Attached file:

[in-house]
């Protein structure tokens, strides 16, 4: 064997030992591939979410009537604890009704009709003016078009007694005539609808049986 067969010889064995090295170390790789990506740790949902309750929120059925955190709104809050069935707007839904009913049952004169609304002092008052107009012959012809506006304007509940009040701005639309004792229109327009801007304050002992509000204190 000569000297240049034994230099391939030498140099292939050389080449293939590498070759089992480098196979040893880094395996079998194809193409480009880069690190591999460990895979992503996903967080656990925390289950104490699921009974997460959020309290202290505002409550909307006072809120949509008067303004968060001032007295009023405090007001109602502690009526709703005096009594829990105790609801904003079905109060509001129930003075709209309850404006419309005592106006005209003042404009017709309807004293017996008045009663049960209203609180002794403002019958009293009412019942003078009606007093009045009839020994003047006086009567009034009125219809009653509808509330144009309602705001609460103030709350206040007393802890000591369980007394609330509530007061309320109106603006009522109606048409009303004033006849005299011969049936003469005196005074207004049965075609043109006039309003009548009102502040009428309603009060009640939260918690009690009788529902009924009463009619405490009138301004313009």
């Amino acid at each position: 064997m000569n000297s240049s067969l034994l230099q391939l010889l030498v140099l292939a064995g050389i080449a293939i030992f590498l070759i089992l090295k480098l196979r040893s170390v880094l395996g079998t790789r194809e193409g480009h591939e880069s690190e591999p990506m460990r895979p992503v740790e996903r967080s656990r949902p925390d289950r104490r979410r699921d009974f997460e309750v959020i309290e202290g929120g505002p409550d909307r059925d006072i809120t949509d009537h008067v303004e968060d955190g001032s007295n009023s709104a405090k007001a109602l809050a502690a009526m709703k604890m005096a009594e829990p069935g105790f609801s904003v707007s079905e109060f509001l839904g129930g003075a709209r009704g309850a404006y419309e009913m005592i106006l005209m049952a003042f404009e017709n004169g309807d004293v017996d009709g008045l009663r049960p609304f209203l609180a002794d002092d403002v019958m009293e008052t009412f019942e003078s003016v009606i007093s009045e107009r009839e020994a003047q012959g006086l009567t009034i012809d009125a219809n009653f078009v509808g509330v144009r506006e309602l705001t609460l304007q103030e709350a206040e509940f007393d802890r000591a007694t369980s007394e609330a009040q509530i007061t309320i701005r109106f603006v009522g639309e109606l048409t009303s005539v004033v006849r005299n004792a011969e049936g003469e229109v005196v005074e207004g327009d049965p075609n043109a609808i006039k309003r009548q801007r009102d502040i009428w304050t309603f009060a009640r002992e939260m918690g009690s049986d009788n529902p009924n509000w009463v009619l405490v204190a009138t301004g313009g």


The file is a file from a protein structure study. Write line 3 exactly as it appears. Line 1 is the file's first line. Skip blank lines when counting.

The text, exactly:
């Amino acid at each position: 064997m000569n000297s240049s067969l034994l230099q391939l010889l030498v140099l292939a064995g050389i080449a293939i030992f590498l070759i089992l090295k480098l196979r040893s170390v880094l395996g079998t790789r194809e193409g480009h591939e880069s690190e591999p990506m460990r895979p992503v740790e996903r967080s656990r949902p925390d289950r104490r979410r699921d009974f997460e309750v959020i309290e202290g929120g505002p409550d909307r059925d006072i809120t949509d009537h008067v303004e968060d955190g001032s007295n009023s709104a405090k007001a109602l809050a502690a009526m709703k604890m005096a009594e829990p069935g105790f609801s904003v707007s079905e109060f509001l839904g129930g003075a709209r009704g309850a404006y419309e009913m005592i106006l005209m049952a003042f404009e017709n004169g309807d004293v017996d009709g008045l009663r049960p609304f209203l609180a002794d002092d403002v019958m009293e008052t009412f019942e003078s003016v009606i007093s009045e107009r009839e020994a003047q012959g006086l009567t009034i012809d009125a219809n009653f078009v509808g509330v144009r506006e309602l705001t609460l304007q103030e709350a206040e509940f007393d802890r000591a007694t369980s007394e609330a009040q509530i007061t309320i701005r109106f603006v009522g639309e109606l048409t009303s005539v004033v006849r005299n004792a011969e049936g003469e229109v005196v005074e207004g327009d049965p075609n043109a609808i006039k309003r009548q801007r009102d502040i009428w304050t309603f009060a009640r002992e939260m918690g009690s049986d009788n529902p009924n509000w009463v009619l405490v204190a009138t301004g313009g």